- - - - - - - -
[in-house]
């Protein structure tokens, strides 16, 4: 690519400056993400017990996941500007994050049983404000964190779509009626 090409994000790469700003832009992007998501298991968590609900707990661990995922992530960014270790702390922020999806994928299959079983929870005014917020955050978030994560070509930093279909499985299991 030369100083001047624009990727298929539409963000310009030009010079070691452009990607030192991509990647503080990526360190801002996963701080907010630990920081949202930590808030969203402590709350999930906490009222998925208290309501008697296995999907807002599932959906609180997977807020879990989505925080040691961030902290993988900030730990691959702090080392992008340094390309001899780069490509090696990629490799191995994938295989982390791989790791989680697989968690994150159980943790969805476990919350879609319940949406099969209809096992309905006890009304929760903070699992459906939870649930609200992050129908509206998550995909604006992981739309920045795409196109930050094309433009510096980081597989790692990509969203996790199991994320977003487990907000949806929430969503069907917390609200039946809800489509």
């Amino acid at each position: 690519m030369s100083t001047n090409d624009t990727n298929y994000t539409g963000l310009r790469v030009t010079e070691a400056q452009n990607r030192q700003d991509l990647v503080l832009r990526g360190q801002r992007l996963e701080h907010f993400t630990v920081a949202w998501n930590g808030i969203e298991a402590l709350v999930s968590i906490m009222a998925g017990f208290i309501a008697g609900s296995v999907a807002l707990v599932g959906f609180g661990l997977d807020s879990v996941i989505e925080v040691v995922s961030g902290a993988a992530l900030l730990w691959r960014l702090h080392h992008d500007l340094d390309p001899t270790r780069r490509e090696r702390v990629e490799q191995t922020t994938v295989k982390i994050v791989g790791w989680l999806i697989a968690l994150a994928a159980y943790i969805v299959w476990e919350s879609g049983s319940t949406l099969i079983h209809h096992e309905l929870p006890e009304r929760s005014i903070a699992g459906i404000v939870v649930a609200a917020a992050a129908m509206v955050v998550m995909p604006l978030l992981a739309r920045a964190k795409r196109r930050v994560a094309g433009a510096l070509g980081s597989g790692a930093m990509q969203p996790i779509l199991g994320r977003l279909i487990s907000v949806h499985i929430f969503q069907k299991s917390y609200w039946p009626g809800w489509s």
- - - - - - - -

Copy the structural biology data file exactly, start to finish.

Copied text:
[in-house]
């Protein structure tokens, strides 16, 4: 690519400056993400017990996941500007994050049983404000964190779509009626 090409994000790469700003832009992007998501298991968590609900707990661990995922992530960014270790702390922020999806994928299959079983929870005014917020955050978030994560070509930093279909499985299991 030369100083001047624009990727298929539409963000310009030009010079070691452009990607030192991509990647503080990526360190801002996963701080907010630990920081949202930590808030969203402590709350999930906490009222998925208290309501008697296995999907807002599932959906609180997977807020879990989505925080040691961030902290993988900030730990691959702090080392992008340094390309001899780069490509090696990629490799191995994938295989982390791989790791989680697989968690994150159980943790969805476990919350879609319940949406099969209809096992309905006890009304929760903070699992459906939870649930609200992050129908509206998550995909604006992981739309920045795409196109930050094309433009510096980081597989790692990509969203996790199991994320977003487990907000949806929430969503069907917390609200039946809800489509």
């Amino acid at each position: 690519m030369s100083t001047n090409d624009t990727n298929y994000t539409g963000l310009r790469v030009t010079e070691a400056q452009n990607r030192q700003d991509l990647v503080l832009r990526g360190q801002r992007l996963e701080h907010f993400t630990v920081a949202w998501n930590g808030i969203e298991a402590l709350v999930s968590i906490m009222a998925g017990f208290i309501a008697g609900s296995v999907a807002l707990v599932g959906f609180g661990l997977d807020s879990v996941i989505e925080v040691v995922s961030g902290a993988a992530l900030l730990w691959r960014l702090h080392h992008d500007l340094d390309p001899t270790r780069r490509e090696r702390v990629e490799q191995t922020t994938v295989k982390i994050v791989g790791w989680l999806i697989a968690l994150a994928a159980y943790i969805v299959w476990e919350s879609g049983s319940t949406l099969i079983h209809h096992e309905l929870p006890e009304r929760s005014i903070a699992g459906i404000v939870v649930a609200a917020a992050a129908m509206v955050v998550m995909p604006l978030l992981a739309r920045a964190k795409r196109r930050v994560a094309g433009a510096l070509g980081s597989g790692a930093m990509q969203p996790i779509l199991g994320r977003l279909i487990s907000v949806h499985i929430f969503q069907k299991s917390y609200w039946p009626g809800w489509s």